What is Readers' Workshop?

Instructor: David Raudenbush
Readers' Workshop allows students to learn skills and strategies while reading books they have picked themselves. The workshop method emphasizes teacher-student conferences and peer conversations about books.

The Dining Room Table

Picture sitting down at the dining room table with a few friends and family members as each person takes a turn discussing a book they recently read. Proponents of Readers' Workshop will often use the dining room table discussion as an analog for how a classroom should look. The table image comes from Nancie Atwell, an educator and author, who has been one of the workshop's strongest advocates since the publication of her first book, In the Middle.

Readers' Workshop is an instructional method that emphasizes student growth through large amounts of independent reading, along with whole-class and small-group discussions. Rather than reading assigned selections from a basal textbook or literature anthology, students choose from authentic children's and young adult literature written at their interest and reading level. Building lifetime readers is the long-term goal of Readers' Workshop.

Creating lifelong readers is a workshop goal


A Readers' Workshop lesson will usually begin with a teacher reading aloud, modeling the sounds of fluent reading. A mini-lesson usually follows the modeling. For students in the primary grades, a mini-lesson might focus on word attack skills aimed at teaching students how to decode words and assemble them into coherent sentences. For students from later elementary grades through high school, mini-lessons deal with strategies for building comprehension, which help students learn to make sense of what they are reading, or with how to respond to the reading, either orally or in writing.

After the mini-lesson, students have time to read independently from their chosen books while practicing the skill learned during the mini-lesson. One of the principles at the heart of Reading Workshop is that students need large amounts of time to practice with texts that they can read fluently and comprehend with a 98 percent or greater accuracy. That concept gets its support from Richard Allington, Professor of Education at the University of Tennessee. Allington argues students need to spend extensive time with texts that they can read with ease so that applying learned skills and strategies becomes automatic for them.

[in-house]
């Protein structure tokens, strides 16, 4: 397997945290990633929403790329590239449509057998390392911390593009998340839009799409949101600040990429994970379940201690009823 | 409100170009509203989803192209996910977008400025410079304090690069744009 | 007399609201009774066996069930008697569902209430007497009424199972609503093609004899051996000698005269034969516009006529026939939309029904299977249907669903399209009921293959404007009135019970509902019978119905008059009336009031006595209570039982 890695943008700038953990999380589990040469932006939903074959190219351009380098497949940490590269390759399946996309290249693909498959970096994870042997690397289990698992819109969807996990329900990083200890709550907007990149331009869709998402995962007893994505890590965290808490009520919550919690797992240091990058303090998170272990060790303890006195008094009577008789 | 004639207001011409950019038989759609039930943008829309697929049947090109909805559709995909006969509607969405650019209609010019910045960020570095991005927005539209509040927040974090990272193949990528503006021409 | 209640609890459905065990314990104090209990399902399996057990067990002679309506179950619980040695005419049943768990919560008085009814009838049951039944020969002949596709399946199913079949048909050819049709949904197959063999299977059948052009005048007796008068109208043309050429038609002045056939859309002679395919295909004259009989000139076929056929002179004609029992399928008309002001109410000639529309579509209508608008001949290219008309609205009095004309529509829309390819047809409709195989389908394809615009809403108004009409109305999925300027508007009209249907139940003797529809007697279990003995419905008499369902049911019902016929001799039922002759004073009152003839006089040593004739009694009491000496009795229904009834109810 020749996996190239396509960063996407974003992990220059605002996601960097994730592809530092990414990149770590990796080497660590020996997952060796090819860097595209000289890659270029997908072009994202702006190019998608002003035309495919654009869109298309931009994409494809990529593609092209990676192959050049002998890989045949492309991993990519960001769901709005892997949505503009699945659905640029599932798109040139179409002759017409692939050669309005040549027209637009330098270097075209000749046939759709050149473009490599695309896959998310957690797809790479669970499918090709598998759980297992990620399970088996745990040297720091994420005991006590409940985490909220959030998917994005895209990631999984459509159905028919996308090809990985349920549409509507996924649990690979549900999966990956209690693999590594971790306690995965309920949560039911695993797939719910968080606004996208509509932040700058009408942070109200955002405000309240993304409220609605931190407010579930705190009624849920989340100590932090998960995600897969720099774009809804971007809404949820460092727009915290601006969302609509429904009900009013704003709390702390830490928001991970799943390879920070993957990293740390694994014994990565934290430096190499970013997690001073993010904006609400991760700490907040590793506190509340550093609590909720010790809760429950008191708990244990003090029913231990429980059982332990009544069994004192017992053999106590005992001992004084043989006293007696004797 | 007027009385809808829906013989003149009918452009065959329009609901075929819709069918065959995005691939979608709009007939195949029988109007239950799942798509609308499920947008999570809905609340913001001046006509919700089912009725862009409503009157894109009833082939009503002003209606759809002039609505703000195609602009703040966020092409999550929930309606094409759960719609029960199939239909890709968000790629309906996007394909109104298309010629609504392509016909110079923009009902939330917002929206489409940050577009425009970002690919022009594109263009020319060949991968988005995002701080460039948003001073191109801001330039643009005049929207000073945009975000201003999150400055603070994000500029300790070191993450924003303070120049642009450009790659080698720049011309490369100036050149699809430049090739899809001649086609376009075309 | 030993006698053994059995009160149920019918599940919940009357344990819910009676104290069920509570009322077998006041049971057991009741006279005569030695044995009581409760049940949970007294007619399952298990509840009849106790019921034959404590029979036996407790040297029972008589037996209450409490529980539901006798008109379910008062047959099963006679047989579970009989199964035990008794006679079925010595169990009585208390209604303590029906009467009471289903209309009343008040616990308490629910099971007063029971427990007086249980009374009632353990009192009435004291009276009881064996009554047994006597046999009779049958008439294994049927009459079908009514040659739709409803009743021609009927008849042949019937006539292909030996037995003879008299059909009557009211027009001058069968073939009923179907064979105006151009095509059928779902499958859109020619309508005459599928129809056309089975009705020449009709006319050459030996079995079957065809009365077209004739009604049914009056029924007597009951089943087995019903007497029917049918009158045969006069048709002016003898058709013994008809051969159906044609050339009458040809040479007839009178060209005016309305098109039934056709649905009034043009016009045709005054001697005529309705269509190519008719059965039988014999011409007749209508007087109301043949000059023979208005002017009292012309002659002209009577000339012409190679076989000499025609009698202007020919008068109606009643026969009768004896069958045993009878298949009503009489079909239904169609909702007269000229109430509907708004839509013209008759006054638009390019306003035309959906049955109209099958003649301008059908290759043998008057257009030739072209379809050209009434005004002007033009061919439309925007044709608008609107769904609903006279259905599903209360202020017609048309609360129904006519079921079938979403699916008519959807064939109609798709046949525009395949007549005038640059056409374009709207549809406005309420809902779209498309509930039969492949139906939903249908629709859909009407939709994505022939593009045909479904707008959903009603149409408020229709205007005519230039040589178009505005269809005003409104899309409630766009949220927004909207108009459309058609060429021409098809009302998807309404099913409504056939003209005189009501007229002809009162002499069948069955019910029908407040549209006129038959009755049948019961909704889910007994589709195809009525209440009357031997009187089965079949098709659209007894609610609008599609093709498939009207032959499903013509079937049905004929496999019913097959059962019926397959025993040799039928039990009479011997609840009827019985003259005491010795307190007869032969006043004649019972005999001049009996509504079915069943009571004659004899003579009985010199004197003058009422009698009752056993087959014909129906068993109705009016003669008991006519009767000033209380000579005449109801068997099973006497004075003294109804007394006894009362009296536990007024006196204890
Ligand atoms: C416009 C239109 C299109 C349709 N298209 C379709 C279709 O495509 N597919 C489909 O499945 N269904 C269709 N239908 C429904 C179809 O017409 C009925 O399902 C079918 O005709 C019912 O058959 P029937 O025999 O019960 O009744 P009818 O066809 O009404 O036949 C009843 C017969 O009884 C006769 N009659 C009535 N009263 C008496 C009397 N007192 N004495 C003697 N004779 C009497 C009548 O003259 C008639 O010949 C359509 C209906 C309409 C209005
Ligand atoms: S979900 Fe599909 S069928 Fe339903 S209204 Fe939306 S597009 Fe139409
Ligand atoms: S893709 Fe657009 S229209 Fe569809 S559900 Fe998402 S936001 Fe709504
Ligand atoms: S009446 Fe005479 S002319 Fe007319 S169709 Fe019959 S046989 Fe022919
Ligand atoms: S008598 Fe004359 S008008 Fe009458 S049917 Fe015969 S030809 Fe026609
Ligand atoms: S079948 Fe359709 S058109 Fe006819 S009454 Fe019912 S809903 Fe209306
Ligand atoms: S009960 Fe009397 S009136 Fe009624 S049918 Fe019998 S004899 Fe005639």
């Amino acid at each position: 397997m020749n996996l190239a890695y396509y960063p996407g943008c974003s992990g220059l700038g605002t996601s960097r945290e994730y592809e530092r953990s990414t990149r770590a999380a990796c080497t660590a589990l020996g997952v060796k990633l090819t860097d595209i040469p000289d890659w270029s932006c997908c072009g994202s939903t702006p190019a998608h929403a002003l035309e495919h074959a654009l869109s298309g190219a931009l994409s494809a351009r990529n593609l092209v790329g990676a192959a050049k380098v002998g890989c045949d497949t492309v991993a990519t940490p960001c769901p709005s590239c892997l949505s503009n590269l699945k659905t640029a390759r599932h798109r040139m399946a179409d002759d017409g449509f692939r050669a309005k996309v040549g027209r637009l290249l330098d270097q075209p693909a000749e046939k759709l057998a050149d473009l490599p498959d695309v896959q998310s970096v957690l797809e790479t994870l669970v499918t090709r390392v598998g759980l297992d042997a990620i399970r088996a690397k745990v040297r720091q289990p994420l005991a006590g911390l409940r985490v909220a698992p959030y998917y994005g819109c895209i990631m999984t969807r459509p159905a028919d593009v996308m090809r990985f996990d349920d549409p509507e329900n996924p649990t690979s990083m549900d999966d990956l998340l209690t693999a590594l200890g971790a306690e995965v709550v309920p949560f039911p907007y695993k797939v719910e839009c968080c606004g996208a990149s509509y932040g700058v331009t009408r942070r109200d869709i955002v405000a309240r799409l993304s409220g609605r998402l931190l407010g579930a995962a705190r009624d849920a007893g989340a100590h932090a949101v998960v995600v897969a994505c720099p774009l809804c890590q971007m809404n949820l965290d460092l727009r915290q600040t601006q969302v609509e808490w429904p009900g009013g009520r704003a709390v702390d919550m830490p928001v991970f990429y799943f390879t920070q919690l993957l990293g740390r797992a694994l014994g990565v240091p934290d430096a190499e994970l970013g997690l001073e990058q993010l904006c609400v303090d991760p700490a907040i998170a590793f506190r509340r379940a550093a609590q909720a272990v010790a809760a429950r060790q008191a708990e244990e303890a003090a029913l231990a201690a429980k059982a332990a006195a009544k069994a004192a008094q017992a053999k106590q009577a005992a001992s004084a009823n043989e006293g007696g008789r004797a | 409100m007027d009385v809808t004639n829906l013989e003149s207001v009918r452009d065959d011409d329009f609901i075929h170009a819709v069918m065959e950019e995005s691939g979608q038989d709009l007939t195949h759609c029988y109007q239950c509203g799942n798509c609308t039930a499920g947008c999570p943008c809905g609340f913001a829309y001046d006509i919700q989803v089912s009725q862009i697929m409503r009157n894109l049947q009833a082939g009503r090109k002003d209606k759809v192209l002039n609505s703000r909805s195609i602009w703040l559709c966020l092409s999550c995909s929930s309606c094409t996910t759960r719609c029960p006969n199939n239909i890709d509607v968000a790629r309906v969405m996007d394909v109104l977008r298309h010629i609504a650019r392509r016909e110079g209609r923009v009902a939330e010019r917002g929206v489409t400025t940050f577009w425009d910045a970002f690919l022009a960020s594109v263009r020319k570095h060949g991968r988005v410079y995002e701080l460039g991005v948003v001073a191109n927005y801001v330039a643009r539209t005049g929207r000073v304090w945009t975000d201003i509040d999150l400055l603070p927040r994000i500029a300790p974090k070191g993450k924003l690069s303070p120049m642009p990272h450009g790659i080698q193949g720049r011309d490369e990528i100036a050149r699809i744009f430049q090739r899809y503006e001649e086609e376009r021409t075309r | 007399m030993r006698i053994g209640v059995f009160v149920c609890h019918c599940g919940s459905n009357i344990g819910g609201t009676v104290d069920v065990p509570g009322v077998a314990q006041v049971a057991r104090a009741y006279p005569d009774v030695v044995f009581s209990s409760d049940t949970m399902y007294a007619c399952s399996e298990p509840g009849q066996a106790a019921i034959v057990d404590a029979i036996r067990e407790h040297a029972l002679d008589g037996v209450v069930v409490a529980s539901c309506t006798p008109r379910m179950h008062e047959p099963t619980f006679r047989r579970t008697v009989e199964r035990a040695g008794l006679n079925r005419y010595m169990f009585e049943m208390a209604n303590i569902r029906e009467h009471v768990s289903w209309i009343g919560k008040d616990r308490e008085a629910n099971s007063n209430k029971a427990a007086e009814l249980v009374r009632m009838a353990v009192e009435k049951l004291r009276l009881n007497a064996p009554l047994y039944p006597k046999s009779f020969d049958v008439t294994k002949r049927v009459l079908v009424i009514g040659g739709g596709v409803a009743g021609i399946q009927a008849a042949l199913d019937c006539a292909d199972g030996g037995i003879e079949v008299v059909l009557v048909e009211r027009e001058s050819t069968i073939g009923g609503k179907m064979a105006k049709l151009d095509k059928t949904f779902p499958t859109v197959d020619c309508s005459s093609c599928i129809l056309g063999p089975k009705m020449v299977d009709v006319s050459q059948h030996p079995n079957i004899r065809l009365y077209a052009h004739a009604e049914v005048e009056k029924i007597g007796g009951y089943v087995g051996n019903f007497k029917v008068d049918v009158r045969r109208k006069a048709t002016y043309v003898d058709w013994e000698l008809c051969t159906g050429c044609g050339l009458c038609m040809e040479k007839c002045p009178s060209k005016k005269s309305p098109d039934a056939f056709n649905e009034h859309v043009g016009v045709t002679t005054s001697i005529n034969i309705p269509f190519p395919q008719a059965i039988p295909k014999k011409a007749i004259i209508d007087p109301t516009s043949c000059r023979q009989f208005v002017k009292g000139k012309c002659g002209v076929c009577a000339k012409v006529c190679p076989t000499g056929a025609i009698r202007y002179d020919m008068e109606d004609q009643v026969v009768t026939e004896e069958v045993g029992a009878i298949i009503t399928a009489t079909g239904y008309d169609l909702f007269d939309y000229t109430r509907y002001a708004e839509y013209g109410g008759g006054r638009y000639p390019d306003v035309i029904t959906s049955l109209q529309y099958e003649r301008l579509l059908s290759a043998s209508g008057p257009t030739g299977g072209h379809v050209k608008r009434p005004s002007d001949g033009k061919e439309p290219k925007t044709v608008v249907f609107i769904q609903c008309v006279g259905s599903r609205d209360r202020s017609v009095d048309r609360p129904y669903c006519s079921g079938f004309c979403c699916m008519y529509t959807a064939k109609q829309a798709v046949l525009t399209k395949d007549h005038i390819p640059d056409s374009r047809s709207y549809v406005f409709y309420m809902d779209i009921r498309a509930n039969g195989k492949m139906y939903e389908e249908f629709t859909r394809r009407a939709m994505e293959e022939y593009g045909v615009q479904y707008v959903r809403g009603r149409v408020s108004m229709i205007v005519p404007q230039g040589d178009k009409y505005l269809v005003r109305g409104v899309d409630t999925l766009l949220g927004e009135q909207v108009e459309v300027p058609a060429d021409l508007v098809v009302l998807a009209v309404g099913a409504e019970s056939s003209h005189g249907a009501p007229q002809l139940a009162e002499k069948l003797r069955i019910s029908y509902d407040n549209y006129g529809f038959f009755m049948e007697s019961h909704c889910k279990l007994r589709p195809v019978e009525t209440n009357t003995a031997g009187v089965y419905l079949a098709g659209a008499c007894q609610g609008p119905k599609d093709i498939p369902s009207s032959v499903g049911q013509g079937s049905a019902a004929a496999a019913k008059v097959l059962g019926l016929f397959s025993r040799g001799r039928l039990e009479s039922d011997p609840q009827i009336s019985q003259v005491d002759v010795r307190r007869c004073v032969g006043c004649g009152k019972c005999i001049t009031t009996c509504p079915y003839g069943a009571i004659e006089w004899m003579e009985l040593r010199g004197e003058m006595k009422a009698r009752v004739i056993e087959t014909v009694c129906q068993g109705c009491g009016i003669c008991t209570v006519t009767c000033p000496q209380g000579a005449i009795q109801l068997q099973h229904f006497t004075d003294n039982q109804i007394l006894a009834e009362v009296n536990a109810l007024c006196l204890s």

Reading Conferences

The reading conference is another central component of Readers' Workshop. Most of the time, these conferences are one-on-one conversations between the teacher and the student. The conference can serve two purposes: one, it's an opportunity for the teacher to assess how well each student can apply the skill or strategy taught in the mini-lesson; and two, it provides time for the teacher to help struggling readers.

In her book, So What Do They Really Know, Denver-based literacy consultant Cris Tovani describes what Readers' Workshop looks like in her classroom. Following the mini-lesson, she checks in with three or four students. A check-in is a brief conference between the teacher and her students. The teacher visits the students she suspects may need a few more directions before they start to read. Next, she brings students who require additional help back to a table or location in the room where they can meet and talk quietly. Usually, the students she meets with have been pre-selected based on their struggles with previous lessons.

Small-Group Practice

The Readers' Workshop format also offers opportunities for small-group work. Allington points out that students need the chance to talk to each other about what they are reading. According to Allington, the most productive small-group sessions center around students sharing what they read during authentic conversations, like those heard around Atwell's dining room table model. The teacher's role is to ignite student conversations by providing engaging prompts for discussion. The teacher visits groups, assesses the quality and depth of the conversations, and moves the discussion forward with additional questions or comments.

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